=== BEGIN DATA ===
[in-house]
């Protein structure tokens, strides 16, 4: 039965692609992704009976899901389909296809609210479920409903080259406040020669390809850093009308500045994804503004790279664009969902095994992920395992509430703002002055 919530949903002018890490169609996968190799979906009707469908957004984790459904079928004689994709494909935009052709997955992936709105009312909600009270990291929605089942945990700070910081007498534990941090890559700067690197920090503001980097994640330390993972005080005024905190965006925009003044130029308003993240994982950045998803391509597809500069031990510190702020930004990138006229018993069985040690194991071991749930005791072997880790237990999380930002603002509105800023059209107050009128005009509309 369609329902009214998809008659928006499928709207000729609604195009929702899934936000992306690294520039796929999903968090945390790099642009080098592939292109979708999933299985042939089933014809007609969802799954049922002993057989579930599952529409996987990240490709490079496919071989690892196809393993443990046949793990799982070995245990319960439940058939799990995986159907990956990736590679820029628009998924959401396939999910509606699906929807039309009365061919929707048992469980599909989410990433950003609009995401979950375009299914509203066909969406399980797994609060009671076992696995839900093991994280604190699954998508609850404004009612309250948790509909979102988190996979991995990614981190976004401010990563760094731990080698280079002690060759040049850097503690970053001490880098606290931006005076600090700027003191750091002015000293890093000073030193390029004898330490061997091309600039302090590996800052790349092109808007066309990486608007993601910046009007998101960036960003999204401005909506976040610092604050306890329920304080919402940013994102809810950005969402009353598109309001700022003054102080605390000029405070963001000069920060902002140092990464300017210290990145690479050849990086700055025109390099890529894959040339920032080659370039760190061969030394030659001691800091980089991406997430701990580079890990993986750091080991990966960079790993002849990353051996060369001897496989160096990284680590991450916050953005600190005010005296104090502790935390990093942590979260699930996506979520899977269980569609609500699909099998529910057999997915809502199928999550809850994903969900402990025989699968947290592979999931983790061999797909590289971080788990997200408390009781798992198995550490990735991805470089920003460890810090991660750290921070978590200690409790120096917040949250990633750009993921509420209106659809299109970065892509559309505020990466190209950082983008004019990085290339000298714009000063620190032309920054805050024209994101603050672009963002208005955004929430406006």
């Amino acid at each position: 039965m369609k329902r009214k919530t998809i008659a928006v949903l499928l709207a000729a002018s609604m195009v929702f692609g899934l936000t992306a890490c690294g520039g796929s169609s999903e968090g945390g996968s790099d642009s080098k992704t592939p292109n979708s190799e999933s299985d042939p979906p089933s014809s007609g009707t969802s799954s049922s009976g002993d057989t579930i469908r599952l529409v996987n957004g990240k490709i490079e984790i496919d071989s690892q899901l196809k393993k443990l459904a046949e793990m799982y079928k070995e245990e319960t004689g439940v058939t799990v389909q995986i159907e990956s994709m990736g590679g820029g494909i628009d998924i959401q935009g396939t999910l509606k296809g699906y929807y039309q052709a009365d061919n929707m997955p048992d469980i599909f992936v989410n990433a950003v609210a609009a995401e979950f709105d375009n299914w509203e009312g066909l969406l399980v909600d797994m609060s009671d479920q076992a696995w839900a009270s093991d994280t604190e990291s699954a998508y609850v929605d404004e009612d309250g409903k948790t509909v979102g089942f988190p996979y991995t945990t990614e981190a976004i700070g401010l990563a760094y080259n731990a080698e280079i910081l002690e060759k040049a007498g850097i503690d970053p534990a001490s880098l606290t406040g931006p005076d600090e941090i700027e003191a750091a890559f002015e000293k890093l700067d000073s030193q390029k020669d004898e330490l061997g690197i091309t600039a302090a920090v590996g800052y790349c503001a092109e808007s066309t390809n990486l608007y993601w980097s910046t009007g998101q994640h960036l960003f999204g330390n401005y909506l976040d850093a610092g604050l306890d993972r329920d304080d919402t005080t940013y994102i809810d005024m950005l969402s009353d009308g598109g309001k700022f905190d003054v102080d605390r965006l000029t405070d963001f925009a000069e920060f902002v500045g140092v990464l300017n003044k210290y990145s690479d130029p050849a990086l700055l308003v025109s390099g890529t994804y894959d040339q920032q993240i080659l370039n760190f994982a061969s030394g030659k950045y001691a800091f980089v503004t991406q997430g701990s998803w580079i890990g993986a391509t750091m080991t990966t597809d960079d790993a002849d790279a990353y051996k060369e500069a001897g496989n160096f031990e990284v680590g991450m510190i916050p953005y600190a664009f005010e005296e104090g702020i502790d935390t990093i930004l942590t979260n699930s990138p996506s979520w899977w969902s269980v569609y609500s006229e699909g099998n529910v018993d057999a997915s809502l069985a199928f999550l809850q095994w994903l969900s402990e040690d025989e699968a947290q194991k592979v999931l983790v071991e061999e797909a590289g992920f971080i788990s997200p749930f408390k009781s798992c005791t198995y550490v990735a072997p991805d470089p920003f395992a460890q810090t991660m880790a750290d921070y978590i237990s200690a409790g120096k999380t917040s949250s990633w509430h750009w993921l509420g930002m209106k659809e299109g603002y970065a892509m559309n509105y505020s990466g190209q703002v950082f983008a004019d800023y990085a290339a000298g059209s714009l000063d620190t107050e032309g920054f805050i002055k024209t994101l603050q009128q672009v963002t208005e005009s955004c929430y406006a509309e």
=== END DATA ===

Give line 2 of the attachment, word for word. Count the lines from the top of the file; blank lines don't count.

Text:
């Protein structure tokens, strides 16, 4: 039965692609992704009976899901389909296809609210479920409903080259406040020669390809850093009308500045994804503004790279664009969902095994992920395992509430703002002055 919530949903002018890490169609996968190799979906009707469908957004984790459904079928004689994709494909935009052709997955992936709105009312909600009270990291929605089942945990700070910081007498534990941090890559700067690197920090503001980097994640330390993972005080005024905190965006925009003044130029308003993240994982950045998803391509597809500069031990510190702020930004990138006229018993069985040690194991071991749930005791072997880790237990999380930002603002509105800023059209107050009128005009509309 369609329902009214998809008659928006499928709207000729609604195009929702899934936000992306690294520039796929999903968090945390790099642009080098592939292109979708999933299985042939089933014809007609969802799954049922002993057989579930599952529409996987990240490709490079496919071989690892196809393993443990046949793990799982070995245990319960439940058939799990995986159907990956990736590679820029628009998924959401396939999910509606699906929807039309009365061919929707048992469980599909989410990433950003609009995401979950375009299914509203066909969406399980797994609060009671076992696995839900093991994280604190699954998508609850404004009612309250948790509909979102988190996979991995990614981190976004401010990563760094731990080698280079002690060759040049850097503690970053001490880098606290931006005076600090700027003191750091002015000293890093000073030193390029004898330490061997091309600039302090590996800052790349092109808007066309990486608007993601910046009007998101960036960003999204401005909506976040610092604050306890329920304080919402940013994102809810950005969402009353598109309001700022003054102080605390000029405070963001000069920060902002140092990464300017210290990145690479050849990086700055025109390099890529894959040339920032080659370039760190061969030394030659001691800091980089991406997430701990580079890990993986750091080991990966960079790993002849990353051996060369001897496989160096990284680590991450916050953005600190005010005296104090502790935390990093942590979260699930996506979520899977269980569609609500699909099998529910057999997915809502199928999550809850994903969900402990025989699968947290592979999931983790061999797909590289971080788990997200408390009781798992198995550490990735991805470089920003460890810090991660750290921070978590200690409790120096917040949250990633750009993921509420209106659809299109970065892509559309505020990466190209950082983008004019990085290339000298714009000063620190032309920054805050024209994101603050672009963002208005955004929430406006």